Synopses & Reviews
When Sunil is sent to stay with his Uncle Vish, he doesnandrsquo;t know quite what to expect. All he knows is that heandrsquo;s going a long way from the city to the jungles of the central Indian state of Madhya Pradesh, where itandrsquo;s Uncle Vishandrsquo;s job to protect the areaandrsquo;s tigers. Sunil soon befriends a tribal girl named Jungu, and through their friendship is forced to ask some tough questions. Junguandrsquo;s village is in the forest, but if the tigers are allowed to stay, she will have to move out. But where to? And donandrsquo;t the Baiga villagers have a right to live there? Meanwhile, thereandrsquo;s a very real and dangerous gang of poachers operating nearby.
Jungu, the Baiga Princess is a delightful tale of an unusual friendship that introduces readers to the magical world of the Baigas and reinforces the importance of protecting the natural environment. Vithal Rajan includes a compelling afterword that provides background on tribal rights and a brief history of the tribes of central India, the Forest Rights Act, and the dangers of development and deforestation. And the book is beautifully illustrated by naturalist Srivi Kalyan, whose drawings re-create Madhya Pradeshandrsquo;s endangered ecosystem.
Adventure lovers will devour this one and wish that it would continue. (School Library Journal, starred review)
The book offers a plethora of tangled threads and comic characters. (Publishers Weekly)
Accompanied by Miss Minton, a fierce-looking, no-nonsense governess, Maia, a young orphan, sets off for the wilderness of the Amazon, expecting curtains of orchids, brightly colored macaws, and a loving family. But what she finds is an evil-tempered aunt and uncle and their spoiled daughters. It is only when she is swept up in a mystery involving a young Indian boy, a homesick child actor, and a missing inheritance that Maia lands in the middle of the Amazon adventure she's dreamed of. Readers of every generation will treasure Ibbotson's lush historical adventure that harkens back to the beloved classics of Frances Hodgson Burnett and Louisa May Alcott.
Now in paperback--Ibbotson's hair-raising novel introduces orphaned Maia, sent from England to Brazil in the early 1900s to live with unfamiliar cousins on a rubber plantation. Illustrations.
When their parents go to America for the summer, Madlyn and Rollo are sent to their great-aunt Emily and great-uncle George at Clawstone Castle, home of the legendary and mysterious Wild White Cattle of Clawstone Park. But times are hard at Clawstone, as the fancier castle down the road attracts all the tourist traffic. Determined to save the castle and the herd, Madlyn and Rollo audition a cast of ghosts to add some thrills to the Clawstone tours, and soon visitors are pouring through the gates. But just when things are looking up, the ghosts and children find themselves facing a great mystery, and some very sinister enemies. Will Madlyn, Rollo, and their ghostly friends find a way to save the day?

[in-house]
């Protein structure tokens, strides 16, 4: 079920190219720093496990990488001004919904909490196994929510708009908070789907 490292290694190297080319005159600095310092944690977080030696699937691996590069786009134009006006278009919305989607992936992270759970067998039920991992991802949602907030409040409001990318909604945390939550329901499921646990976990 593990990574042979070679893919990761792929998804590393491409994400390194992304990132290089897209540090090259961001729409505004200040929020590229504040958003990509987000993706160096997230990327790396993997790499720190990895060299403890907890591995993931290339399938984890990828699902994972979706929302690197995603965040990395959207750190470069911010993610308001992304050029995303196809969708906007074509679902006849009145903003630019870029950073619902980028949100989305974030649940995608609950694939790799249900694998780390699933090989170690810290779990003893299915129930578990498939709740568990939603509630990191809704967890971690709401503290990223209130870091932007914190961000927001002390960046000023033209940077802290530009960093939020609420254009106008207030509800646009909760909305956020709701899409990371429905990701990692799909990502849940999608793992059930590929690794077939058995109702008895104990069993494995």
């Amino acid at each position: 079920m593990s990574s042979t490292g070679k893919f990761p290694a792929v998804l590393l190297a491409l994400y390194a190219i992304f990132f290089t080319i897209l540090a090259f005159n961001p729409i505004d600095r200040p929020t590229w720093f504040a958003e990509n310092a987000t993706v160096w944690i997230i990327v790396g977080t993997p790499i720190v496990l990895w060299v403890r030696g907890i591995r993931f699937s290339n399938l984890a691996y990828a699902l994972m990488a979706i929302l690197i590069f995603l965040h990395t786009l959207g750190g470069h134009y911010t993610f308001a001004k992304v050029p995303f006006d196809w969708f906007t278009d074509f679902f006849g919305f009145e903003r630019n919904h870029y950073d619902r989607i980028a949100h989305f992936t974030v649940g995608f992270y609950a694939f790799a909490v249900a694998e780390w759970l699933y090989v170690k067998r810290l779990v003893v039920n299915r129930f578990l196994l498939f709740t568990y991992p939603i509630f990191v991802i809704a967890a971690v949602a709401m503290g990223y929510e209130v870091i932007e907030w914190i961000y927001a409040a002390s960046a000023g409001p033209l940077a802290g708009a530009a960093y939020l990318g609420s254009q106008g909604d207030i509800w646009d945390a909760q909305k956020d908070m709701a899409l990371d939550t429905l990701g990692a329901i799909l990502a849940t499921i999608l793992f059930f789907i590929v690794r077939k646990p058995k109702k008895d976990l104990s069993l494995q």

For excitement-hungry orphan Ivo, a mission to save Princess Mirella from the dreaded Ogre of Oglefort is a dream come true. Together with a hag, a wizard, and a troll, Ivo sets out, ready for adventure. But when they get to the ogre's castle, the rescuers are in for a surprise: the princess doesn't need saving, but the depressed ogre does! It's a warmhearted, hilarious romp in the tradition of Roald Dahl, with enough creepy magic, ghosts, and laughs to make even the saddest ogre smile.
About the Author
Eva Ibbotson, born Maria Charlotte Michelle Wiesner (21 January 1925 - 20 October 2010), was an Austrian-born British novelist, known for her children's books. Some of her novels for adults have been successfully reissued for the young adult market in recent years. For the historical novel Journey to the River Sea (Macmillan, 2001), she won the Smarties Prize in category 9-11 years, garnered unusual commendation as runner up for the Guardian Prize, and made the Carnegie, Whitbread, and Blue Peter shortlists. She was a finalist for the 2010 Guardian Prize at the time of her death. Her last book, The Abominables, was one of eight books on the longlist for the same award in 2012.
Table of Contents
About the Book
Note to the Reader
1. The Blue Silk Coverlet with Stars
2. Going to Baigaland
3. The Jungly Girl
4. The Bear Attack!
5. Jungu meets Uncle Vish
6. The Night Raid
7. Uncle Vish has a Change of Heart
Glossary of Gondi Words and Phrases
About the Author